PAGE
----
As capitalist economies grew and their commodities came increasingly from the expansion of mechanized industries, cycles of prosperity and depression became more frequent, making unemployment a recurrent feature of urban working-class life. Cities concentrated unemployment and poverty and so rendered its victims both visible and anonymous. Despite the eagerness of civic leaders in Europe and, especially, the United States to make individual family heads accountable for their own and their children's penury, eventually it was seen that some accommodation must be made for children and youths whose time and activities were underutilized. During the nineteenth century a connection would be drawn between the presumed moral effects of unoccupied time for children and its broader social consequences: a child of tender age enrolled in the "street school" of idleness, it was perceived, would inevitably become a soul-hardened adult due to frequent encounters with poverty and its twin, vice, both familiar escorts on the road to a life of crime. While the histories of social welfare in Europe and North America are variegated and complex, one common solution to children's exposure to idleness and its reputed effects was schooling.
Schooling, of course, owed its beginnings to ancient civilizations, and in the Middle Ages schools were instituted for the purpose of ecclesiastical recruitment and training. But again, the proportion of children (boys) educated for this purpose was miniscule. Popular schooling, which came to be seen as a panacea to the widening plagues of child unemployment and unsupervised time, could only develop if education were free. The establishment of mass schooling, which was to inculcate age consciousness to an unprecedented degree, was contingent upon two occurrences: the first was to gather all children into schools of some kind, and the second was to arrange schools internally so that children would be kept in schools for as long as was desirable for them individually and for the greater social good. The first examples of efforts to attract the great majority of children (typically children of the emerging working class and of the urban poor) into schools for the purpose of instilling morality and the fundaments of literacy were the "charity," "Sunday," and "infant" schools of the late 1700s and early 1800s in Western Europe and the United States.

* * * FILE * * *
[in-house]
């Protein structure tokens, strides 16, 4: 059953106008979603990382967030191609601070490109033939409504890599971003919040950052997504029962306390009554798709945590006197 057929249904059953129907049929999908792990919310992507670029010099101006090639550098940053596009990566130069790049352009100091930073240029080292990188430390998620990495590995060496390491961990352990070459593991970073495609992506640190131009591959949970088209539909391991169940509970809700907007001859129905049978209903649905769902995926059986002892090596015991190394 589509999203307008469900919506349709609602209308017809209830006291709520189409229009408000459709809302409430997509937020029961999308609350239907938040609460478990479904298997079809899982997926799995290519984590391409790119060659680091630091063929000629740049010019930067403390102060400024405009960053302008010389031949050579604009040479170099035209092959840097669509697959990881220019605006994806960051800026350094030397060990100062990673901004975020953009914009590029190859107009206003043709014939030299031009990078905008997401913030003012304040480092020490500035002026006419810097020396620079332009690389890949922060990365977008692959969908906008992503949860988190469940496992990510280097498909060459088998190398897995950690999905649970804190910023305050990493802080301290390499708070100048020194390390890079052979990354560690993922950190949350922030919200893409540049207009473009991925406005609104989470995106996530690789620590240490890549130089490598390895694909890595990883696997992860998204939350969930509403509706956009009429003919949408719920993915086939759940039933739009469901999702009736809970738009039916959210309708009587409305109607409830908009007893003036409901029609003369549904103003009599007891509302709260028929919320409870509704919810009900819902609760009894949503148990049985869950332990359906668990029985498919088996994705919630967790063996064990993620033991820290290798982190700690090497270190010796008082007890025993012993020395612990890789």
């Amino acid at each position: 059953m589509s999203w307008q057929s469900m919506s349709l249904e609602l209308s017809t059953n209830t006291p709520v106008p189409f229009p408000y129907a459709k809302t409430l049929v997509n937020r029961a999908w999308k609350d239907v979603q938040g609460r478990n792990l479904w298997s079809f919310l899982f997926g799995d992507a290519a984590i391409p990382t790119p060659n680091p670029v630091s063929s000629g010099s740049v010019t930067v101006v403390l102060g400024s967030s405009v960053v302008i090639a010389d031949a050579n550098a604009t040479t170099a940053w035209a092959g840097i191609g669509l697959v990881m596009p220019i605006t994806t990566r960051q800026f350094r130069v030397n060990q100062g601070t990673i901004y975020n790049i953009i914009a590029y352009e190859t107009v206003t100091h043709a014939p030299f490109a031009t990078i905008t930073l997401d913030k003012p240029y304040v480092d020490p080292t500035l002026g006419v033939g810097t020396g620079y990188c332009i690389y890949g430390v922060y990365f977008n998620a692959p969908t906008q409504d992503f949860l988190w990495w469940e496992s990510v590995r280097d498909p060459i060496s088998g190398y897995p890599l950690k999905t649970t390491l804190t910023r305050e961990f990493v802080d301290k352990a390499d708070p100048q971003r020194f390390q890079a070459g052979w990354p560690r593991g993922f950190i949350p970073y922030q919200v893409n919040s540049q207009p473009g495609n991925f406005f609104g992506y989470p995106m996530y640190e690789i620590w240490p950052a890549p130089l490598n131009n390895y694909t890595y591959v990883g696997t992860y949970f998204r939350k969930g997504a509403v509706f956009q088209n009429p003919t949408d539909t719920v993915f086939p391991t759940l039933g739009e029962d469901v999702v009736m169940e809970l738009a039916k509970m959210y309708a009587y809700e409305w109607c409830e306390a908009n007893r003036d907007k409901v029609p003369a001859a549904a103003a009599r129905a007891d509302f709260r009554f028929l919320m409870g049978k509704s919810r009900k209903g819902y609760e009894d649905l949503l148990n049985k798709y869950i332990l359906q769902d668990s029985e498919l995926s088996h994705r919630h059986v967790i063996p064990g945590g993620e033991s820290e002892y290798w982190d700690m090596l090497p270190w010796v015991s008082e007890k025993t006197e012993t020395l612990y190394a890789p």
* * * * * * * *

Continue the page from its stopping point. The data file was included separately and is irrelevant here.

In the United States, each of these examples in its way inspired the creation of the COMMON SCHOOL, which offered education at no or low cost to children of all social (if not racial) backgrounds, of all ages, and both genders. The school class, which sorted pupils by age and achievement into cohorts, was pioneered in early sixteenth-century London. Yet the necessity for widespread adoption of this device (grading) was not realized until it became clear that common schools were problematic for both the working class and the middle class. Working-class parents needed their children to contribute to household income by being employed; middleclass parents desired a greater degree of training that would allow their children to master the skills necessary to become accountants, teachers, clerks, businessmen, or professionals. These skills, which included verbal and quantitative facility, familiarity with the arts and letters and fluency in a foreign language, were transportable from industry to industry. By arranging the public school curriculum sequentially, during the second half of the nineteenth century grading endowed the student who progressed through it with great usefulness in an economy in which proprietorship was rapidly being eclipsed by salaried employment. Because grading tended to standardize the curriculum wherever it was implemented, it also certified a level and range of competency at each grade.
Still, pressure on working-class children to quit school to assist the household's need for income or labor was irresistible, both in times of economic depression and prosperity. Therefore, it was decided that school attendance must be made not only free but also compulsory if the majority of children were to be educated for an extended period of their lives. The establishment of COMPULSORY SCHOOL ATTENDANCE and free, graded schools in the United States took many decades to accomplish. Compulsory school attendance was first instituted by Massachusetts in 1852. The last state to pass a compulsory school attendance law was Mississippi in 1918. Of course, compulsory education legislation was not effective without complementary reinforcement by child labor laws, and most forms of CHILD LABOR were not prohibited throughout the United States until the mid 1930s. Similarly, the grading of schools began in Boston in 1847 and spread throughout the northeastern and midwestern United States but was not pervasive until the 1940s.